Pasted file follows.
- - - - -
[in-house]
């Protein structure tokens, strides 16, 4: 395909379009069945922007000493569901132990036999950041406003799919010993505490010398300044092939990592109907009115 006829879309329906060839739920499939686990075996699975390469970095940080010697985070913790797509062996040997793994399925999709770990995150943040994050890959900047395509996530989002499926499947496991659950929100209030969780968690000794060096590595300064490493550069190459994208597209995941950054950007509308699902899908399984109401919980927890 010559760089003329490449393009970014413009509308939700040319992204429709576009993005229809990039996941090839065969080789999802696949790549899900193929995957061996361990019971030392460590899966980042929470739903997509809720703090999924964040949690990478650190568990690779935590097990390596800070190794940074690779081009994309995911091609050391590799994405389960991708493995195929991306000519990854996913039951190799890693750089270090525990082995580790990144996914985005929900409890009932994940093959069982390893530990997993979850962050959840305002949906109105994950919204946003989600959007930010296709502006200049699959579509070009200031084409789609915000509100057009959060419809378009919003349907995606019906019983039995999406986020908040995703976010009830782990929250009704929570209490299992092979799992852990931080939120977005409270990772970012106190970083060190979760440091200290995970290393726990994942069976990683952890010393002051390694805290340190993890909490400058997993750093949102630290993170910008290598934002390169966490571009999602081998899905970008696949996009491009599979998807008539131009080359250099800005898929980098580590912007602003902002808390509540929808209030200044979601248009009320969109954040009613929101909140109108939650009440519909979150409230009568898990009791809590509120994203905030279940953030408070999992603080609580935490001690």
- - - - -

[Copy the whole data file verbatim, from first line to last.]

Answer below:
[in-house]
């Protein structure tokens, strides 16, 4: 395909379009069945922007000493569901132990036999950041406003799919010993505490010398300044092939990592109907009115 006829879309329906060839739920499939686990075996699975390469970095940080010697985070913790797509062996040997793994399925999709770990995150943040994050890959900047395509996530989002499926499947496991659950929100209030969780968690000794060096590595300064490493550069190459994208597209995941950054950007509308699902899908399984109401919980927890 010559760089003329490449393009970014413009509308939700040319992204429709576009993005229809990039996941090839065969080789999802696949790549899900193929995957061996361990019971030392460590899966980042929470739903997509809720703090999924964040949690990478650190568990690779935590097990390596800070190794940074690779081009994309995911091609050391590799994405389960991708493995195929991306000519990854996913039951190799890693750089270090525990082995580790990144996914985005929900409890009932994940093959069982390893530990997993979850962050959840305002949906109105994950919204946003989600959007930010296709502006200049699959579509070009200031084409789609915000509100057009959060419809378009919003349907995606019906019983039995999406986020908040995703976010009830782990929250009704929570209490299992092979799992852990931080939120977005409270990772970012106190970083060190979760440091200290995970290393726990994942069976990683952890010393002051390694805290340190993890909490400058997993750093949102630290993170910008290598934002390169966490571009999602081998899905970008696949996009491009599979998807008539131009080359250099800005898929980098580590912007602003902002808390509540929808209030200044979601248009009320969109954040009613929101909140109108939650009440519909979150409230009568898990009791809590509120994203905030279940953030408070999992603080609580935490001690």